(Don’t bring a knife to the gunfight)
by Ron Howrigon
or years I was the bad guy. As a negotiator for ■■ The average employee contribution for healthcare
several large health insurers in the United States, costs increased by 75 percent
my job was to convince providers to agree to the ■■ The portion of each premium dollar spent on direct
smallest reimbursement possible for their services, healthcare decreased from 89 percent to 86 percent
at terms that were largely unfavorable to them. I ■■ The four largest insurance companies had increased
was good at my work. While part of my success was due to revenue by 46 percent and increased pre-tax profits by
cleverness and skill, surely another part of my success was 293 percent (to $11.8 billion)
due to the physicians and administrators that were sitting ■■ Over one-third of all physicians reported working
across the table from me. Many of these individuals lacked more than 60 hours per week
negotiation skills, were willing to accept whatever I terms I ■■ Adjusted for inflation, the average physician income
offered, or had simply not gathered the data needed to win decreased by 5 percent while the income of all other
themselves a better deal. professional/technical workers income increased by
Today I am a changed man. Several years ago I became 3.5 percent.
very concerned about what the managed care companies
were doing to healthcare delivery in this country. I decided So, how can we reverse these trends and avoid the train
that I could no longer be part of an industry that was sys- wreck that will happen to healthcare delivery if nothing
tematically doing significant damage to the delivery of changes? To start, physicians and other healthcare pro-
healthcare services in the name of profits and shareholder viders need to do a better job at the negotiation table.
returns. So I left a very lucrative job, started a consulting And here’s a prescription for how to do just that!
company, Fulcrum Strategies, and devoted myself to help-
ing physicians and hospitals negotiate more effectively with Make Negotiation Part of Doing Business
managed care companies. Today, nearly all oncology and cancer treatment centers
IllustratIon/ James Yang
are under financial pressure, including:
The Damage Done ■■ Ongoing cuts in Medicare reimbursement for phar-
To support my claim that managed care companies are maceuticals
doing significant damage to healthcare delivery in this ■■ Private payers and managed care companies institut-
country you only need to consider the following national ing similar payment cuts
statistics. In the years between 2001 and 2005: ■■ Projected future reductions called for by the Medicare
■■ The average health insurance premium increased by Sustainable Growth Rate (SGR) formula.
26 Oncology Issues July/August 2008
Community cancer centers and oncology practices cannot Step 1: Where Do You Stand?
afford to have their opportunities limited or to lose money Before entering into payer contract negotiations, you must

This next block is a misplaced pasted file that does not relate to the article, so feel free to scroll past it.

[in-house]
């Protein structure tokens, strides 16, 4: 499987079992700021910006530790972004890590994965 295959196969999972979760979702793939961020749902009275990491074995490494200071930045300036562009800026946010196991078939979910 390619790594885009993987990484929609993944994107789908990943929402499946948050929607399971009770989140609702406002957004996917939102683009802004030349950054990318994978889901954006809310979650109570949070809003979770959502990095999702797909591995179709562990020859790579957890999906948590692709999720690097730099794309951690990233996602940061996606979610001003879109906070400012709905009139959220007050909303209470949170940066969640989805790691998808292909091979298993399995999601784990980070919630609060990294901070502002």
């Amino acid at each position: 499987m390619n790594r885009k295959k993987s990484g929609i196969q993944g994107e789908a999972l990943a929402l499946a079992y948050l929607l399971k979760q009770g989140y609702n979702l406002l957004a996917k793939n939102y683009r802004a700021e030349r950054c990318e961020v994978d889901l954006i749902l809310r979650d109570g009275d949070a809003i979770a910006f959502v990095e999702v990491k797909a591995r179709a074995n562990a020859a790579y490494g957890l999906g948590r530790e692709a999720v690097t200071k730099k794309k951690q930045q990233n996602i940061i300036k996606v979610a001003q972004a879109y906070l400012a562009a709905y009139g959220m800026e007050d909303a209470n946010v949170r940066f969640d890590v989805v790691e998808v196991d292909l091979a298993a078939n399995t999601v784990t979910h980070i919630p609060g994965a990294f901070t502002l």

on services provided to commercial patients. Bottom line: conduct an objective assessment of the strengths and weak-
cancer care providers cannot afford to accept whatever the nesses of your cancer program, and then compare these
payers and managed care companies offer. findings to your payer’s strengths and weaknesses. This
Instead providers must ensure that their payer con- analysis not only helps you understand your starting posi-
tracts reflect the realities of doing business, including the tion, but also helps you develop strategies for getting what
cost of providing care that is highly specialized and keeping you want from the contract negotiation. Begin by answer-
up with new and expensive technologies and advancements ing these questions:
in cancer care. In addition, community cancer centers and ■■ Who is our competition? If you are the payer’s sole service
oncology practices must structure their payer contracts so provider, you already have a powerful negotiating chip.
that they provide enough revenue to offset the losses from ■■ What is the market capacity? If available capacity is low,
Medicare, Medicaid, and uninsured patients. the payer cannot afford to have you leave its network—
Naturally, private payers and managed care companies another powerful position for cancer centers and prac-
will argue that their customers should not have to shoulder tices.
the burden of this cost shifting. My response is simple: “The ■■ What is our relationship with referrers? The payer or
alternative is worse.” If employer-based health insurance managed care company will not want to alienate its
contracts do not offset the losses from public payers and referring physicians by losing your services.
the uninsured, providers who care for these cancer patients ■■ What is our payer mix? A diversified payer mix is just as
will either go out of business or reduce the quality of care valuable as a diversified investment portfolio and for the
they provide. Most of us can agree that either option is far same reasons.
more damaging than the cost shifting that must occur to ■■ What is our market position? If you are a leader in your
maintain the quality of care and service that our physicians marketplace, the payer will recognize that subscribers
currently provide. (patients) need you.
While negotiating good managed care contracts is a ■■ What are our payer fee schedules? Payers know they will
basic requirement for today’s healthcare providers, getting need to compete with what others are paying for services.
the “right” terms in your contract requires data and skillful Conversely, even the largest payers will not agree to pay
negotiation tactics. It also requires knowing in advance what significantly more than other smaller payers.
constitutes a reasonable offer, and what you should refuse.
You should also assess your payer’s starting position and
First Things First try to anticipate its strategy. You can do this by mining
When given a reimbursement contract, you must first the wealth of public information available from the Inter-
understand that the document is not a finished product; it net, quarterly and annual financial reports, and the state